dir: Kourosh Ahari
This film is scary, especially for anyone who’s ever tried to stay in a hotel with a newborn baby.
I mean, how guilty do you feel when the kid starts bawling, and it’s the middle of the night, and you’re worried that they’ve just woken everyone next to you, below you and above you? Oh man, how bad would you feel.
Hopefully you get them back to sleep okay. Shh, shh, it’s okay, I know it’s an unfamiliar environment, but everything’s going to be okay, I promise.
Of course it helps if you’re not staying in a Hotel, in California, which you apparently can’t ever leave.
I can’t claim entirely to understand the foundations of what this story is trying to say outside of the set-up of a Iranian-American couple with a baby, in a hotel where weird shit is happening around them. I mean on a metaphysical or supernatural level. Nothing is explained, no wise person comes along to explain everything in a massive exposition dump upon the audience’s ears and patience. Just – what happens happens, and our main characters react in an increasingly freaked out manner.
These characters being Iranian, and the film itself being a collaboration between Iranian and American producers, I would have to assume on some level that it hints at concepts of guilt, of sin, of unexpiated wrongs but from an Islamic perspective, or at least from a Persian perspective. I can’t claim to be an expert on Iranian film, or contemporary culture, but if this is the first American flick to be allowed to screen in Iran since 1979, then you’d have to assume certain things to be true. Iran still jails directors and filmmakers if the regime feels their work somehow insults the mullahs in charge, the Revolutionary Guard or the horrible authoritarian state that reigns.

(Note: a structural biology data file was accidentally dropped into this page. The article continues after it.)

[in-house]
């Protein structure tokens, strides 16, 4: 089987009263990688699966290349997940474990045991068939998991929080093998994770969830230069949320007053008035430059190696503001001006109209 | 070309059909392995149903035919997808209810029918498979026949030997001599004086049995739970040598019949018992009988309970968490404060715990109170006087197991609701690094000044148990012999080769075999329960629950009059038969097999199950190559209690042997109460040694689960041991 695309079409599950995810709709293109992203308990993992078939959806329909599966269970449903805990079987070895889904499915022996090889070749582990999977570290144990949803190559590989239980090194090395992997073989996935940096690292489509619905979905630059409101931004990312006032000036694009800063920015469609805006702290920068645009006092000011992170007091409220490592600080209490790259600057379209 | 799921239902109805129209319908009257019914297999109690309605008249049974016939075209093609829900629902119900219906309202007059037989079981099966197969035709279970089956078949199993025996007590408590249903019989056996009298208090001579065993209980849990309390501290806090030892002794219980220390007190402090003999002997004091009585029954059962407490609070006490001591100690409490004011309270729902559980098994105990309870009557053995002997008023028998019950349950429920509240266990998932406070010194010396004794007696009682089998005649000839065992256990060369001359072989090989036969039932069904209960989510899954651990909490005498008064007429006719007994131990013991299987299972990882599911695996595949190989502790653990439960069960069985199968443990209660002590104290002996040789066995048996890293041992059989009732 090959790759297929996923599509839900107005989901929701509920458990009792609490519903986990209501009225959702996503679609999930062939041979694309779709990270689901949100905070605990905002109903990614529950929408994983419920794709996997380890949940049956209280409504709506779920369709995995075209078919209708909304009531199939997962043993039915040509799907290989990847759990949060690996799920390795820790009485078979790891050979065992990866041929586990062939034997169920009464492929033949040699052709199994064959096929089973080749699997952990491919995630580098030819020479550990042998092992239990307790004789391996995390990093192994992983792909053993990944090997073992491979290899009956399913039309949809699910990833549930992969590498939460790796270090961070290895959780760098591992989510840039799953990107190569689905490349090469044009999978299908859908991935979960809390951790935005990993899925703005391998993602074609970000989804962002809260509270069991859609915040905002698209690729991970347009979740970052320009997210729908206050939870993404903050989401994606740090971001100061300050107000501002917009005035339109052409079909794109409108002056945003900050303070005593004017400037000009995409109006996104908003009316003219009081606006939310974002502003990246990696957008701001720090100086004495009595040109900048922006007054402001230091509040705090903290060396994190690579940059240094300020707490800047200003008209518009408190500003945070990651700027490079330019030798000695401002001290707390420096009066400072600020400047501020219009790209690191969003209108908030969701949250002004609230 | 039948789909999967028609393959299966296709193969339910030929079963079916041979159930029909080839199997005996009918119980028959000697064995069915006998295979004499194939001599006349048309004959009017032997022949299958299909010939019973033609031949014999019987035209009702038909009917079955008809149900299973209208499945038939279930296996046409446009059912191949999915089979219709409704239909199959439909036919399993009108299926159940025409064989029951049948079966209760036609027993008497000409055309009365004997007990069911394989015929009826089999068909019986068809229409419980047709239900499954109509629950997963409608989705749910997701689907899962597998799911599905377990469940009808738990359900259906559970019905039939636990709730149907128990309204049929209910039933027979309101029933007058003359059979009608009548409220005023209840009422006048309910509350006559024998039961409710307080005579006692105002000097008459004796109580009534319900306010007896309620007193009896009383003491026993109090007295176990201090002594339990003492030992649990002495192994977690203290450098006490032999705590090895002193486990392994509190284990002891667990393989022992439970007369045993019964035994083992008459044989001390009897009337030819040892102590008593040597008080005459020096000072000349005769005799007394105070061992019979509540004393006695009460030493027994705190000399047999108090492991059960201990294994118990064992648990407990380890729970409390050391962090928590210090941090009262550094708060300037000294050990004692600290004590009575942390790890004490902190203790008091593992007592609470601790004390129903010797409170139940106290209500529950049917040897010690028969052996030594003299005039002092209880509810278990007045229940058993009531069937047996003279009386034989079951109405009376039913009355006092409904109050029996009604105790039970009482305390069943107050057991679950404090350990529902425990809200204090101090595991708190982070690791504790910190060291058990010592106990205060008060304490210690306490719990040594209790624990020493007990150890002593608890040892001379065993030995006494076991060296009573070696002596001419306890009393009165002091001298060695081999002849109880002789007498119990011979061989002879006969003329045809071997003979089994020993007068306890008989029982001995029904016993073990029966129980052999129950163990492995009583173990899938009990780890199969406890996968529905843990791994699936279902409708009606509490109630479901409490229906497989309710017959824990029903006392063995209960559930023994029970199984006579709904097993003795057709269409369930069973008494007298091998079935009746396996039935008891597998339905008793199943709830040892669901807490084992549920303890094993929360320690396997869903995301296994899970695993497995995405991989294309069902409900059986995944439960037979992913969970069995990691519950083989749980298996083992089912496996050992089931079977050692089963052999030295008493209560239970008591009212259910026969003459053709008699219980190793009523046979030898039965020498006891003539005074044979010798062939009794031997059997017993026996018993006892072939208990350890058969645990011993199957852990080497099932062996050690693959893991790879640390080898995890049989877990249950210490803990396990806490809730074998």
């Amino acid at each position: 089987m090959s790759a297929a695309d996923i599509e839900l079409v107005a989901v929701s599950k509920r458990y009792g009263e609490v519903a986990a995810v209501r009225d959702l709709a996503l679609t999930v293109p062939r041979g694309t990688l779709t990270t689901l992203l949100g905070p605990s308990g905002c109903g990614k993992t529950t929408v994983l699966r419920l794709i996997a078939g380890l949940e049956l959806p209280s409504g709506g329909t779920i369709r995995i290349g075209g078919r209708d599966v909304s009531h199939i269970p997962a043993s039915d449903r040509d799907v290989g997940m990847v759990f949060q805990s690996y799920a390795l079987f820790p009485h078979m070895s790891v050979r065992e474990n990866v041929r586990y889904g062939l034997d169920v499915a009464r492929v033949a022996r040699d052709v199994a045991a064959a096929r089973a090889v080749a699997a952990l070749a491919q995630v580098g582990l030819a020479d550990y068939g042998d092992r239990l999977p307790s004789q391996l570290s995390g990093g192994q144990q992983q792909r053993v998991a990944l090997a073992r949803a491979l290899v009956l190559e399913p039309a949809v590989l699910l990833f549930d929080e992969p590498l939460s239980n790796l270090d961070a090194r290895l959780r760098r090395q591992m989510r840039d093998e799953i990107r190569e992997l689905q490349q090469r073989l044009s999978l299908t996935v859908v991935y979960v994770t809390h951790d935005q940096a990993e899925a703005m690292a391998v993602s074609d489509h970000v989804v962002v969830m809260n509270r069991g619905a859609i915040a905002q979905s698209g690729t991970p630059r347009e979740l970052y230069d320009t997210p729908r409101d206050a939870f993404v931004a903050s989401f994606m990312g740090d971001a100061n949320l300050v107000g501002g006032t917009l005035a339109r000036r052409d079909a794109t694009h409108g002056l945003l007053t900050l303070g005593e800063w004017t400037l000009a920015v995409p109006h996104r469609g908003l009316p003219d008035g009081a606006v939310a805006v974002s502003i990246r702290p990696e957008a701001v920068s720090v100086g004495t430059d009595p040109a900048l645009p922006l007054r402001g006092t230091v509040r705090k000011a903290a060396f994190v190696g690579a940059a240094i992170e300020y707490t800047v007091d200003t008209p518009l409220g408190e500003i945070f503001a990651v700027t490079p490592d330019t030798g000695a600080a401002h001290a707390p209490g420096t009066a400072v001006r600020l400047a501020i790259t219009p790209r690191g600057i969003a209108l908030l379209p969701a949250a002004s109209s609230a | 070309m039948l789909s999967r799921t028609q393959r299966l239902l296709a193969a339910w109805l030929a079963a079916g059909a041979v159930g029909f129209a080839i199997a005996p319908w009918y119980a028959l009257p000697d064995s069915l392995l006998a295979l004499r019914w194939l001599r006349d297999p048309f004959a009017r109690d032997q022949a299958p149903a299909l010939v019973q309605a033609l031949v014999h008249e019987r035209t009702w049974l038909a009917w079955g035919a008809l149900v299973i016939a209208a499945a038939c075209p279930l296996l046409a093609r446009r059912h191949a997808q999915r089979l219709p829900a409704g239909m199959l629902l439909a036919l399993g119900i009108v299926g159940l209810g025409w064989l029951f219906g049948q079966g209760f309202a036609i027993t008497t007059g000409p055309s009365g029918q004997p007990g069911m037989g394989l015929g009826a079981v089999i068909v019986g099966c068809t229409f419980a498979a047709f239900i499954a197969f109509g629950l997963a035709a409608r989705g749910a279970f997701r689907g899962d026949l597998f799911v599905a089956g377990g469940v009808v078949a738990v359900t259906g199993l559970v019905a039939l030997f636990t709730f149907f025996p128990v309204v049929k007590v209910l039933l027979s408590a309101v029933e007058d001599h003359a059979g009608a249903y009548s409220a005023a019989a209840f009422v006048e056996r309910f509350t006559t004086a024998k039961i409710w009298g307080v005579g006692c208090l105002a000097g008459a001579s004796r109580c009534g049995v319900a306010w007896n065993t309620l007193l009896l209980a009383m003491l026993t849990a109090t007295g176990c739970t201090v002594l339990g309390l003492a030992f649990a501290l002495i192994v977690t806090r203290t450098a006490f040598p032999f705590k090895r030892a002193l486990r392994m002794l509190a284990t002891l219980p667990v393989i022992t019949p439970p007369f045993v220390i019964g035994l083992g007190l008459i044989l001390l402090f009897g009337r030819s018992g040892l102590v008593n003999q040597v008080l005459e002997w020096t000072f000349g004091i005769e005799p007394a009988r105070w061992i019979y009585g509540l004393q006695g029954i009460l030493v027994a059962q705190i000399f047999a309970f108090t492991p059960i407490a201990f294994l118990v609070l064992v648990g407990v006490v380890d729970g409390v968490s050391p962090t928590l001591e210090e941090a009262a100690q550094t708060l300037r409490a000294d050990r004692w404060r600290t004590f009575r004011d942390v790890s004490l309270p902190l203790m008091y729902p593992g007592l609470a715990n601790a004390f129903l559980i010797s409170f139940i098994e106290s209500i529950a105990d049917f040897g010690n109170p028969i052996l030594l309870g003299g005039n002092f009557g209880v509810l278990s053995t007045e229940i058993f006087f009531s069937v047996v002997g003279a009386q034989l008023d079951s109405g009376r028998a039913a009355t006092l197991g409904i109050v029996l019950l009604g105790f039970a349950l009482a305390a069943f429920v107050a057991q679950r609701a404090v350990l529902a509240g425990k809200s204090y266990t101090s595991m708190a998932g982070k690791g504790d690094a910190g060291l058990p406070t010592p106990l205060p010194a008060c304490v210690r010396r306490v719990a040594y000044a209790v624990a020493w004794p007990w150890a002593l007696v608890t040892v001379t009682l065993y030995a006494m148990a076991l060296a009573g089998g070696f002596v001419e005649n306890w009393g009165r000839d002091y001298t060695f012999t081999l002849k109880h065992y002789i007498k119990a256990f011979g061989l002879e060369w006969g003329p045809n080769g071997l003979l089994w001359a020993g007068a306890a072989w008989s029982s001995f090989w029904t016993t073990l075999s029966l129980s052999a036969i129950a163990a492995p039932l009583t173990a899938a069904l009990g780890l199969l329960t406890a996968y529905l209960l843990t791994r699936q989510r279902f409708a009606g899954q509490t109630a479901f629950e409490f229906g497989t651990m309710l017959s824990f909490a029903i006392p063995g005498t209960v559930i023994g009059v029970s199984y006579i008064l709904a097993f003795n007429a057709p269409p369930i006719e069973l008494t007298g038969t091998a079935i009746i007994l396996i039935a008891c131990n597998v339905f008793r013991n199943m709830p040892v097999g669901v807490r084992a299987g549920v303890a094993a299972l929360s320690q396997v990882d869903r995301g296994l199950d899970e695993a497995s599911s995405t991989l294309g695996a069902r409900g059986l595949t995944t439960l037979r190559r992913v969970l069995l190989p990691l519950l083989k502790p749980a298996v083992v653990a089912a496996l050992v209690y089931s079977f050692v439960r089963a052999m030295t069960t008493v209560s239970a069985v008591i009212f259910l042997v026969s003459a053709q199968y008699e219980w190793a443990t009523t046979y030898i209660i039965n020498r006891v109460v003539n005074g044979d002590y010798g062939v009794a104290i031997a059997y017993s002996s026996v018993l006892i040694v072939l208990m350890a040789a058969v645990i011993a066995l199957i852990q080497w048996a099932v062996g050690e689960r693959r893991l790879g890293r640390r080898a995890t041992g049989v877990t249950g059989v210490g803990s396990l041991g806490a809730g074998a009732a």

So the films that come out of there are generally dramas, or deceptively simple stories about women trying to get into a soccer game, or children wanting to ride a bike, or a couple separating because of unspoken resentments and aspirations for their children.
The Night might have been filmed in LA, but it still has to please the censors, I imagine. Although, now that I think about it, doesn’t the hotel itself become a metaphor for the police state that is Iran since the Revolution? Random bad shit happens to you for reasons you don’t understand, and getting out or away is almost impossible?
Maybe Kourosh Ahari knows what he’s doing, the sly fuck.